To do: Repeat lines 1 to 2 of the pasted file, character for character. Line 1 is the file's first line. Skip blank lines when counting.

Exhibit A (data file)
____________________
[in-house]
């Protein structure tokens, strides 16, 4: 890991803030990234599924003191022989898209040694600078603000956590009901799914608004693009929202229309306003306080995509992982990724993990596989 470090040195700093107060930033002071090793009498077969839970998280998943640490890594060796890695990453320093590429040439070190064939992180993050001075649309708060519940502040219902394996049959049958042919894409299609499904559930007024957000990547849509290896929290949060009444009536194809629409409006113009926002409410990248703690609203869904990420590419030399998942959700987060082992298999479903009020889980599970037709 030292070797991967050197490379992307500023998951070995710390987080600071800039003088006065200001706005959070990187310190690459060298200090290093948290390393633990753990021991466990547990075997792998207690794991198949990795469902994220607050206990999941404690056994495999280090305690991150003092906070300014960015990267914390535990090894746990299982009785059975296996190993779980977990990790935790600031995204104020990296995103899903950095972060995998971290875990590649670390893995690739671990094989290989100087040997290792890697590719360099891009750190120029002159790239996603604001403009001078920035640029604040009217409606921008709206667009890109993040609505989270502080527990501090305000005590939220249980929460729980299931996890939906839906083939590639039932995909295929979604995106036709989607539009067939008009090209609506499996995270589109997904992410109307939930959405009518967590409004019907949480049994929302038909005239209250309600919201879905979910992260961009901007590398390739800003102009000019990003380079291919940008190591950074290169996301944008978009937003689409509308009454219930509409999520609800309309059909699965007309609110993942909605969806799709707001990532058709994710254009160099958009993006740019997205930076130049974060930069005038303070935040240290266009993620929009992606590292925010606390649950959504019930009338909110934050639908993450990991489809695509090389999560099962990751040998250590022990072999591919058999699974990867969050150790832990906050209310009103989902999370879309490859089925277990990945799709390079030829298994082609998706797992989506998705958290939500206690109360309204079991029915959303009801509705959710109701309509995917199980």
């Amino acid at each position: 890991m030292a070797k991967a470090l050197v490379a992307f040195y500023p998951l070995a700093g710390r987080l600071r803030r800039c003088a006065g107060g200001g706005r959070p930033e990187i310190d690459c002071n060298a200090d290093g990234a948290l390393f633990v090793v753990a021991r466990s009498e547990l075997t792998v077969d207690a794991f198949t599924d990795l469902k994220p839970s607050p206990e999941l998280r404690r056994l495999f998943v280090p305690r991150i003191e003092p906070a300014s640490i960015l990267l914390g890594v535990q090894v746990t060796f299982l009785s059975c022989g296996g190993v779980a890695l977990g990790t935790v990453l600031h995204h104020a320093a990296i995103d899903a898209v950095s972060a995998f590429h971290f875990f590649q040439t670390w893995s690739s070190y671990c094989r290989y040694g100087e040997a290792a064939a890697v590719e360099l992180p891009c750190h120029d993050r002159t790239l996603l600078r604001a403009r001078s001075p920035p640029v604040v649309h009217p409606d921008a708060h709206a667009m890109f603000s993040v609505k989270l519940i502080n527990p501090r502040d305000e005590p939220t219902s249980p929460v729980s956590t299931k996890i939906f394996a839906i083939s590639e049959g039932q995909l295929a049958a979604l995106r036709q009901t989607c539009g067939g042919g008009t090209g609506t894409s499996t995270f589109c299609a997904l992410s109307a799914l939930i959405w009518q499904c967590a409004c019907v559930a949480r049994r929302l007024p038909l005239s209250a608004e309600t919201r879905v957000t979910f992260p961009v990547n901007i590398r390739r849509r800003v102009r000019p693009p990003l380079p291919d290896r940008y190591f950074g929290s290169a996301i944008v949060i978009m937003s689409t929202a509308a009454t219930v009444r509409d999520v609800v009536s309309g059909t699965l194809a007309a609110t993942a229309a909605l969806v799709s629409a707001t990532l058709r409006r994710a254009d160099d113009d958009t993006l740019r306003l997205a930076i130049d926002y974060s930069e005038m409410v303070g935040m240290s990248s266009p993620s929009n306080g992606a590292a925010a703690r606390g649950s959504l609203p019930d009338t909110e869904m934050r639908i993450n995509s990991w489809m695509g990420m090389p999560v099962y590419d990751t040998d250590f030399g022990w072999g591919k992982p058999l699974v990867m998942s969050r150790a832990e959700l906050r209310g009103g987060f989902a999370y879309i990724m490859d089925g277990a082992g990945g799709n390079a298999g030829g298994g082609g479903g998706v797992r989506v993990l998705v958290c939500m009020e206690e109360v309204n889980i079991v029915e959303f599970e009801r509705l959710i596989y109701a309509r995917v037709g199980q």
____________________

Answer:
[in-house]
């Protein structure tokens, strides 16, 4: 890991803030990234599924003191022989898209040694600078603000956590009901799914608004693009929202229309306003306080995509992982990724993990596989 470090040195700093107060930033002071090793009498077969839970998280998943640490890594060796890695990453320093590429040439070190064939992180993050001075649309708060519940502040219902394996049959049958042919894409299609499904559930007024957000990547849509290896929290949060009444009536194809629409409006113009926002409410990248703690609203869904990420590419030399998942959700987060082992298999479903009020889980599970037709 030292070797991967050197490379992307500023998951070995710390987080600071800039003088006065200001706005959070990187310190690459060298200090290093948290390393633990753990021991466990547990075997792998207690794991198949990795469902994220607050206990999941404690056994495999280090305690991150003092906070300014960015990267914390535990090894746990299982009785059975296996190993779980977990990790935790600031995204104020990296995103899903950095972060995998971290875990590649670390893995690739671990094989290989100087040997290792890697590719360099891009750190120029002159790239996603604001403009001078920035640029604040009217409606921008709206667009890109993040609505989270502080527990501090305000005590939220249980929460729980299931996890939906839906083939590639039932995909295929979604995106036709989607539009067939008009090209609506499996995270589109997904992410109307939930959405009518967590409004019907949480049994929302038909005239209250309600919201879905979910992260961009901007590398390739800003102009000019990003380079291919940008190591950074290169996301944008978009937003689409509308009454219930509409999520609800309309059909699965007309609110993942909605969806799709707001990532058709994710254009160099958009993006740019997205930076130049974060930069005038303070935040240290266009993620929009992606590292925010606390649950959504019930009338909110934050639908993450990991489809695509090389999560099962990751040998250590022990072999591919058999699974990867969050150790832990906050209310009103989902999370879309490859089925277990990945799709390079030829298994082609998706797992989506998705958290939500206690109360309204079991029915959303009801509705959710109701309509995917199980």